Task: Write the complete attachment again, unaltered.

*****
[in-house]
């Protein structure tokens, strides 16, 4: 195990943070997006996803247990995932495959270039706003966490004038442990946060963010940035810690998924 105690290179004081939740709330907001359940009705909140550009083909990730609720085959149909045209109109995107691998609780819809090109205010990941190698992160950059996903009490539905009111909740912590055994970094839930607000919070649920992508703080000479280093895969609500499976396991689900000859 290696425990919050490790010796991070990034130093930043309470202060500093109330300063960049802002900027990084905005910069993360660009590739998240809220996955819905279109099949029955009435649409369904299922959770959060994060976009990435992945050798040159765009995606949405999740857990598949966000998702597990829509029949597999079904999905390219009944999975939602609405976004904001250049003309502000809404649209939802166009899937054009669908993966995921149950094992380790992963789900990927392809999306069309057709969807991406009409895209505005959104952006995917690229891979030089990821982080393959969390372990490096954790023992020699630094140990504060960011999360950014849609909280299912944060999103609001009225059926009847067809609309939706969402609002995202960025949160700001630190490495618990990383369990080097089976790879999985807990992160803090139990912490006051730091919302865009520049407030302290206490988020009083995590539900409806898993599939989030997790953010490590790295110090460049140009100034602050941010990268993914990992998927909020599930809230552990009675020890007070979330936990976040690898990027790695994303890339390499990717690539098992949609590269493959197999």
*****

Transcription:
[in-house]
């Protein structure tokens, strides 16, 4: 195990943070997006996803247990995932495959270039706003966490004038442990946060963010940035810690998924 105690290179004081939740709330907001359940009705909140550009083909990730609720085959149909045209109109995107691998609780819809090109205010990941190698992160950059996903009490539905009111909740912590055994970094839930607000919070649920992508703080000479280093895969609500499976396991689900000859 290696425990919050490790010796991070990034130093930043309470202060500093109330300063960049802002900027990084905005910069993360660009590739998240809220996955819905279109099949029955009435649409369904299922959770959060994060976009990435992945050798040159765009995606949405999740857990598949966000998702597990829509029949597999079904999905390219009944999975939602609405976004904001250049003309502000809404649209939802166009899937054009669908993966995921149950094992380790992963789900990927392809999306069309057709969807991406009409895209505005959104952006995917690229891979030089990821982080393959969390372990490096954790023992020699630094140990504060960011999360950014849609909280299912944060999103609001009225059926009847067809609309939706969402609002995202960025949160700001630190490495618990990383369990080097089976790879999985807990992160803090139990912490006051730091919302865009520049407030302290206490988020009083995590539900409806898993599939989030997790953010490590790295110090460049140009100034602050941010990268993914990992998927909020599930809230552990009675020890007070979330936990976040690898990027790695994303890339390499990717690539098992949609590269493959197999």